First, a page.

All states require licensing for engineers whose work affects life, health, or property, or for those who offer their services to the public. To become licensed as a professional engineer, you need a degree from an accredited school, four years of experience as an engineer, and a passing grade on a state examination. Some jobs in the aerospace industry require security clearance before you can start work.

Getting the Job

If you are interested in working for private industry, you should contact aircraft manufacturers, commercial airlines, and companies that make aerospace parts and tools. If you are interested in space travel, you can contact NASA for job information. For most government jobs you need to apply through a civil service agency. You can also apply directly to universities, consulting firms, and research and development organizations. The placement office at your engineering college can also give you advice on finding a job. In some cases, openings for aerospace engineers are listed in newspaper classifieds and job banks on the Internet. Professional engineering journals are another good place to look for job information.

Advancement Possibilities and Employment Outlook

Aerospace engineers who have the needed experience and education can advance to positions as managers or administrators. Some become sales engineers or college teachers. A few start their own engineering firms.

Employment opportunities for aerospace engineers is expected to grow more slowly than average for all occupations from 2004 to 2014. Military aerospace projects likely will generate new jobs, but the number of new jobs in the design and production of commercial aircraft will decrease. However, the employment outlook for aerospace engineers through 2014 is good because new graduates will be needed to replace aerospace engineers who retire or leave the occupation for other reasons. Aerospace engineers who keep up with broad developments in their field are more likely to get jobs than those who know only one narrow area of technology.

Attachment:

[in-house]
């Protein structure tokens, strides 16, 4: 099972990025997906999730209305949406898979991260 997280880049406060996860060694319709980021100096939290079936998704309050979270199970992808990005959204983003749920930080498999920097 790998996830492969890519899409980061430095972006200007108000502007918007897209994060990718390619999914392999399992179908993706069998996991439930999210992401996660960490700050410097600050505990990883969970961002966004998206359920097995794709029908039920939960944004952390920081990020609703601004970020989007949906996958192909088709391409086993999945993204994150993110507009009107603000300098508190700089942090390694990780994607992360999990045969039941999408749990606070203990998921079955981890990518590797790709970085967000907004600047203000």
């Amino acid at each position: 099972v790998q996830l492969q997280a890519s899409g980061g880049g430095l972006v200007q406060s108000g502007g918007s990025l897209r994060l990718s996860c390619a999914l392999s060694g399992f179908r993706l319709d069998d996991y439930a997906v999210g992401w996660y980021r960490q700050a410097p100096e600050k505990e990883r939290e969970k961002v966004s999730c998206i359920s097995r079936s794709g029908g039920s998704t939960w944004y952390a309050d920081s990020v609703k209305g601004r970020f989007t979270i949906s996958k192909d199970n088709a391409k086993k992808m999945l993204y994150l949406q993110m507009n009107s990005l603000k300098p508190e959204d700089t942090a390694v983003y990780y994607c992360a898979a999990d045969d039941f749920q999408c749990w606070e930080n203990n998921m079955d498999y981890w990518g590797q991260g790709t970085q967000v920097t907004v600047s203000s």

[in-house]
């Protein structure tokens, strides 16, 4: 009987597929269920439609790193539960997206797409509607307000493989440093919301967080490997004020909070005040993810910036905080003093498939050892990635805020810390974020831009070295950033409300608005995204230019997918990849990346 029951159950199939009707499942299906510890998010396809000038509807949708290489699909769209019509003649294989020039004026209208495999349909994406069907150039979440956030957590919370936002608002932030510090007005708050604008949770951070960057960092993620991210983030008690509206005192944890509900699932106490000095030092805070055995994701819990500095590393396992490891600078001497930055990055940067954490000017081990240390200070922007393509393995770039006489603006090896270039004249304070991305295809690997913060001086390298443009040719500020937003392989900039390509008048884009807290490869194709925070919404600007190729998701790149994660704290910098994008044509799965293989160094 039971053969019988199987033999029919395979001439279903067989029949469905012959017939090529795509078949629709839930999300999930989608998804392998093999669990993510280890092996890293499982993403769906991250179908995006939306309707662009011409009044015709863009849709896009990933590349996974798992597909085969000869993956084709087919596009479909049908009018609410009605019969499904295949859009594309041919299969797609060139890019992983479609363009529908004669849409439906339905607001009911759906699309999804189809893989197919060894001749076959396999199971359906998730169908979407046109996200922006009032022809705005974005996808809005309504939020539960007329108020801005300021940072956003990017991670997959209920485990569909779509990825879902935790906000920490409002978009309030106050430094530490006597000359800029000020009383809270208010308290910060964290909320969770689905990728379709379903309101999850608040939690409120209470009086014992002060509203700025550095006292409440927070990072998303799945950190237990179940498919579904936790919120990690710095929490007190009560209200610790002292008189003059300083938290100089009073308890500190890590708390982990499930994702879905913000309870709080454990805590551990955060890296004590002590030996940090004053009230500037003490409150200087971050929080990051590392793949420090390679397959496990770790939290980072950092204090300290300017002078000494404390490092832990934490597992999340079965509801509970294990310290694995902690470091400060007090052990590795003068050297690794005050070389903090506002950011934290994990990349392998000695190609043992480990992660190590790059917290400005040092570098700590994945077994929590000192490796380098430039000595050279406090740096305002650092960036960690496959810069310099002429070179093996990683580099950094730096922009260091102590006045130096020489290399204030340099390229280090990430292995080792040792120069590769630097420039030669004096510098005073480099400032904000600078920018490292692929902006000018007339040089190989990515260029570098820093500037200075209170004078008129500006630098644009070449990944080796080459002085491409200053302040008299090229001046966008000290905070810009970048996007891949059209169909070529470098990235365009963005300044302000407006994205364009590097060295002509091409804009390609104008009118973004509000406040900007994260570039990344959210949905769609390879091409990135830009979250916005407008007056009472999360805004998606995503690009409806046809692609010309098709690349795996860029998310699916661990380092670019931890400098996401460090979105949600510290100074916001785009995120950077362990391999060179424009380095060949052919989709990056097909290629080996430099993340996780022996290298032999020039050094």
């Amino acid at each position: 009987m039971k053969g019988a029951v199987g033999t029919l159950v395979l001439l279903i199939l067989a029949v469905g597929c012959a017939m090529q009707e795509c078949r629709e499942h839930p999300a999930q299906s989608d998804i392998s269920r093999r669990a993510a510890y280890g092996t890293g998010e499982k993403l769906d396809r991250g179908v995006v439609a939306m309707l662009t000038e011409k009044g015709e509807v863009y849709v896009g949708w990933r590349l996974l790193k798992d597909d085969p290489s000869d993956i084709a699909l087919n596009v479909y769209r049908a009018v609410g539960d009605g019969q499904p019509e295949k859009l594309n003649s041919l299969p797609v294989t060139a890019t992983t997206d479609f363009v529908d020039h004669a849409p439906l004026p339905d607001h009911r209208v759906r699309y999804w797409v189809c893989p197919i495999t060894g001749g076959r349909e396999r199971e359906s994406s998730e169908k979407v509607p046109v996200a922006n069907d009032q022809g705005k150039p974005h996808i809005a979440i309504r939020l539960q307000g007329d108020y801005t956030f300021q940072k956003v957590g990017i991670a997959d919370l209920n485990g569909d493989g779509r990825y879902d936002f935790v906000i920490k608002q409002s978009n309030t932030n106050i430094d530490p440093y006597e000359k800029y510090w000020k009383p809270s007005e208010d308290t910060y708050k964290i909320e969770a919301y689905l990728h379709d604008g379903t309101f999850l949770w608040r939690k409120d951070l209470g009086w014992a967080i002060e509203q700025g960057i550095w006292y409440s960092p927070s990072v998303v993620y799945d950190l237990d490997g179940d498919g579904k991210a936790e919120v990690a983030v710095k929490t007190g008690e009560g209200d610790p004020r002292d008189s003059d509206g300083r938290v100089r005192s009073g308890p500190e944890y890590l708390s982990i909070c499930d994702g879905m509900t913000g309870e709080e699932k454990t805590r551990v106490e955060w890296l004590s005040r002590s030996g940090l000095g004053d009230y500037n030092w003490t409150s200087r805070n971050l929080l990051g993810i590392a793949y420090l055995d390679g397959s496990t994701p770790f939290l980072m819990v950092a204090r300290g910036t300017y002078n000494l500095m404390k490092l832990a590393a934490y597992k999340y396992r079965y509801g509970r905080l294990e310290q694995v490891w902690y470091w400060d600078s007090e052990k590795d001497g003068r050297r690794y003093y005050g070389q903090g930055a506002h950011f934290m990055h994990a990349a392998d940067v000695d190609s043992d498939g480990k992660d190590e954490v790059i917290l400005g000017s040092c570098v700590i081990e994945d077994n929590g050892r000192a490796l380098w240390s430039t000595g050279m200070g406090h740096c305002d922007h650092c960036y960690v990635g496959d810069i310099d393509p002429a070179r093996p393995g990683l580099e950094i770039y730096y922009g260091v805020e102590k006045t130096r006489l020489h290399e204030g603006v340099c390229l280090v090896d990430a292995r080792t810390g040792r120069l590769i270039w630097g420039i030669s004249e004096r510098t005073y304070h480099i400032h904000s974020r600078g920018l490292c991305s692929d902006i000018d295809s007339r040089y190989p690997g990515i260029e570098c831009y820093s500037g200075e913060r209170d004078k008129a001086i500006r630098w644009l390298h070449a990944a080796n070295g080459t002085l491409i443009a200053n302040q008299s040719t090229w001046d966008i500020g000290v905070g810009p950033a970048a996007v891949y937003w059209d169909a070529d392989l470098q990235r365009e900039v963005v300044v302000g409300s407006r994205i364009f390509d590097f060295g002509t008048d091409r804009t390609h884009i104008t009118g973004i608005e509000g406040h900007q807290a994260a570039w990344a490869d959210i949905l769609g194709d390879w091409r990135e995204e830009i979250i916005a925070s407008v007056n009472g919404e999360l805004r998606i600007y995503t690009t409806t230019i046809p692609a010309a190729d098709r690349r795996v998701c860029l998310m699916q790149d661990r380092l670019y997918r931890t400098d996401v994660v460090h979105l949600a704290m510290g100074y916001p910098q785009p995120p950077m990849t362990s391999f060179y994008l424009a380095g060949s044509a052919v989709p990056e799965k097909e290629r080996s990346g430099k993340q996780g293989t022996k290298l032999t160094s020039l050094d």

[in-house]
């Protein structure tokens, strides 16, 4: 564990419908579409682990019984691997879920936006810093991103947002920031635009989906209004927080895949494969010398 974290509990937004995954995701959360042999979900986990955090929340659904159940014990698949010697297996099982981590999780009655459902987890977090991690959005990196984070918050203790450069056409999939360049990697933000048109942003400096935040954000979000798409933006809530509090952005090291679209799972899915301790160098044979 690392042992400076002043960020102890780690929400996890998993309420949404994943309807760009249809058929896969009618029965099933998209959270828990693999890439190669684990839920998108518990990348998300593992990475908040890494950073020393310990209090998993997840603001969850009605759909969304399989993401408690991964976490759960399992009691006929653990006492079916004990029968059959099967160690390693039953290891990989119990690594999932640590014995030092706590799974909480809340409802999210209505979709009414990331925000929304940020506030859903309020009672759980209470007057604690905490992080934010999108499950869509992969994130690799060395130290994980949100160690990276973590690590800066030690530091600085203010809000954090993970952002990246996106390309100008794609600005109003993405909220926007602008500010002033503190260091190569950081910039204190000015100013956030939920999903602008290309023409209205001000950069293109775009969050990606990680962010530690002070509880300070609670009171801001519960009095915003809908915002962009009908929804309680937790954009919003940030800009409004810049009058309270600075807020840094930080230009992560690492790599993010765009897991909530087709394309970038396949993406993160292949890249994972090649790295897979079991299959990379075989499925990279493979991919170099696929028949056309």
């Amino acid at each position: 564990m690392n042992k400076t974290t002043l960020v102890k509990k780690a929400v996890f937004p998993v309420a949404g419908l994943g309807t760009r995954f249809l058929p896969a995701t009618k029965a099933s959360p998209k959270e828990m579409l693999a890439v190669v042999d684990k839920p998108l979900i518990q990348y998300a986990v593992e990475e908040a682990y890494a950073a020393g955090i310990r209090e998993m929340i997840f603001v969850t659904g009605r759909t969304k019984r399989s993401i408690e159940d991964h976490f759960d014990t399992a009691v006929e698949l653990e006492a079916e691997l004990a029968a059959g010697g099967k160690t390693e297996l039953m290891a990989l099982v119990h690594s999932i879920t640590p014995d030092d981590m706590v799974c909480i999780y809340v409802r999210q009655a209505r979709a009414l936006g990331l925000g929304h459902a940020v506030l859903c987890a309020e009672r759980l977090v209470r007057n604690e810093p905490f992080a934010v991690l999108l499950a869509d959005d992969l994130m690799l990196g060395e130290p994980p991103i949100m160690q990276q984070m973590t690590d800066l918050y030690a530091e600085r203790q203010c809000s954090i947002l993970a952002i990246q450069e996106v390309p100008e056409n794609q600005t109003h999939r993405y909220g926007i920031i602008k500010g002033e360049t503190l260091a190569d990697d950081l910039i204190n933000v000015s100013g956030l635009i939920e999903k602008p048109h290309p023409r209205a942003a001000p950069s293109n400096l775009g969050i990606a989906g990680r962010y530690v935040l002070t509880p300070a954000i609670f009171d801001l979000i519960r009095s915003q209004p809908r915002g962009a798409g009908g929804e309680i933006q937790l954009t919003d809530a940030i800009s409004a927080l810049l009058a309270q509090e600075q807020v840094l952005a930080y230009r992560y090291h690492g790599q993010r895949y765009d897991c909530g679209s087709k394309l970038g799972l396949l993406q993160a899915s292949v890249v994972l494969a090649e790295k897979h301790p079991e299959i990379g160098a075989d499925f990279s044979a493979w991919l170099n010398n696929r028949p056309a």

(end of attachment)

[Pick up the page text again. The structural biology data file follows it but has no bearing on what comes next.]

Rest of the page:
Working Conditions

Aerospace engineers work under a variety of conditions—from quiet laboratories and offices to noisy airfields and manufacturing plants. They usually work at least forty hours a week. They may be required to work long hours to complete a project on time. When a project is completed, engineers sometimes must move to a new location to find a job using their special skills.

Aerospace engineers generally work in teams and share information and ideas. They need to work well with others and be able to communicate their ideas. Engineers are problem solvers and should enjoy facing the challenge of a difficult problem. They must be patient and creative and able to pay close attention to the details of their work.

Where to Go for More Information

American Institute of Aeronautics and Astronautics
1801 Alexander Bell Dr., Ste. 500
Reston, VA 20191-4344
(800) 639-2422

International Association of Machinists and Aerospace Workers
9000 Machinists Place
Upper Marlboro, MD 20772-2867
(301) 967-4500

National Society of Professional Engineers
1420 King St.
Alexandria, VA 22314-2794
(703) 684-2800

Earnings and Benefits

Earnings vary depending on the education and experience of the aerospace engineer and the location and nature of the job. Aerospace engineers earn salaries close to the average for all engineer. In 2005 the average starting salary for an aerospace engineer with a bachelor's degree was $50,993 per year. Engineers with master's degrees earned starting salaries of $62,930 per year, and those with doctoral degrees earned starting salaries of $72,529 per year. In 2004 the median annual income for all aerospace engineers was $79,100. Benefits generally include paid holidays and vacations, health insurance, and pension plans.